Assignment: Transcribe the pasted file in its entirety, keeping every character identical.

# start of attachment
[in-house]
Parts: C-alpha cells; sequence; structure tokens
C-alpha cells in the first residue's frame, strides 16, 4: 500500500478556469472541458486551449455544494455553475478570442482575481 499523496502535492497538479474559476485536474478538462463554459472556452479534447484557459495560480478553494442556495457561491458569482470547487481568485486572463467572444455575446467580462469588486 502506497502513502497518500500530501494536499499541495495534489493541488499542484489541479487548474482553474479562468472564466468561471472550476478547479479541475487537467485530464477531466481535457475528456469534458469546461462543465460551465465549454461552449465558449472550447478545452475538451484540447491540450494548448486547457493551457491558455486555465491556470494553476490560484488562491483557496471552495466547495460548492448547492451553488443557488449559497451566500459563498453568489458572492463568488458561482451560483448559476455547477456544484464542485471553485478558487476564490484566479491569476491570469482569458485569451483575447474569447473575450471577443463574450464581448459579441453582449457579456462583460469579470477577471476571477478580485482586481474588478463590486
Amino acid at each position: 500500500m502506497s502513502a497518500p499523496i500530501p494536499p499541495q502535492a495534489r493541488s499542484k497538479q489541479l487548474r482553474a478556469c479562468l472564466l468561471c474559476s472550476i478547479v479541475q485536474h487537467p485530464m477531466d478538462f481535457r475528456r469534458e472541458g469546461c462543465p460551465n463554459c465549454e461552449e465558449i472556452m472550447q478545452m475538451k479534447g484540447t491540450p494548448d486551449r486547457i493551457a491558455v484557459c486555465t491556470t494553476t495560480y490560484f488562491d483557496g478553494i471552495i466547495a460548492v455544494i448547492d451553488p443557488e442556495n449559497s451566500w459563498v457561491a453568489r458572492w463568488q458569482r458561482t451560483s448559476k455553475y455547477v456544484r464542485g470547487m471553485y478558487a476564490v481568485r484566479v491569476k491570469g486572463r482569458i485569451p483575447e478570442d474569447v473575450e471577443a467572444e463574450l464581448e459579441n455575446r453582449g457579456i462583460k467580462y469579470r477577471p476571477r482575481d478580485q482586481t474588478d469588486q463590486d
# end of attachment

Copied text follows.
[in-house]
Parts: C-alpha cells; sequence; structure tokens
C-alpha cells in the first residue's frame, strides 16, 4: 500500500478556469472541458486551449455544494455553475478570442482575481 499523496502535492497538479474559476485536474478538462463554459472556452479534447484557459495560480478553494442556495457561491458569482470547487481568485486572463467572444455575446467580462469588486 502506497502513502497518500500530501494536499499541495495534489493541488499542484489541479487548474482553474479562468472564466468561471472550476478547479479541475487537467485530464477531466481535457475528456469534458469546461462543465460551465465549454461552449465558449472550447478545452475538451484540447491540450494548448486547457493551457491558455486555465491556470494553476490560484488562491483557496471552495466547495460548492448547492451553488443557488449559497451566500459563498453568489458572492463568488458561482451560483448559476455547477456544484464542485471553485478558487476564490484566479491569476491570469482569458485569451483575447474569447473575450471577443463574450464581448459579441453582449457579456462583460469579470477577471476571477478580485482586481474588478463590486
Amino acid at each position: 500500500m502506497s502513502a497518500p499523496i500530501p494536499p499541495q502535492a495534489r493541488s499542484k497538479q489541479l487548474r482553474a478556469c479562468l472564466l468561471c474559476s472550476i478547479v479541475q485536474h487537467p485530464m477531466d478538462f481535457r475528456r469534458e472541458g469546461c462543465p460551465n463554459c465549454e461552449e465558449i472556452m472550447q478545452m475538451k479534447g484540447t491540450p494548448d486551449r486547457i493551457a491558455v484557459c486555465t491556470t494553476t495560480y490560484f488562491d483557496g478553494i471552495i466547495a460548492v455544494i448547492d451553488p443557488e442556495n449559497s451566500w459563498v457561491a453568489r458572492w463568488q458569482r458561482t451560483s448559476k455553475y455547477v456544484r464542485g470547487m471553485y478558487a476564490v481568485r484566479v491569476k491570469g486572463r482569458i485569451p483575447e478570442d474569447v473575450e471577443a467572444e463574450l464581448e459579441n455575446r453582449g457579456i462583460k467580462y469579470r477577471p476571477r482575481d478580485q482586481t474588478d469588486q463590486d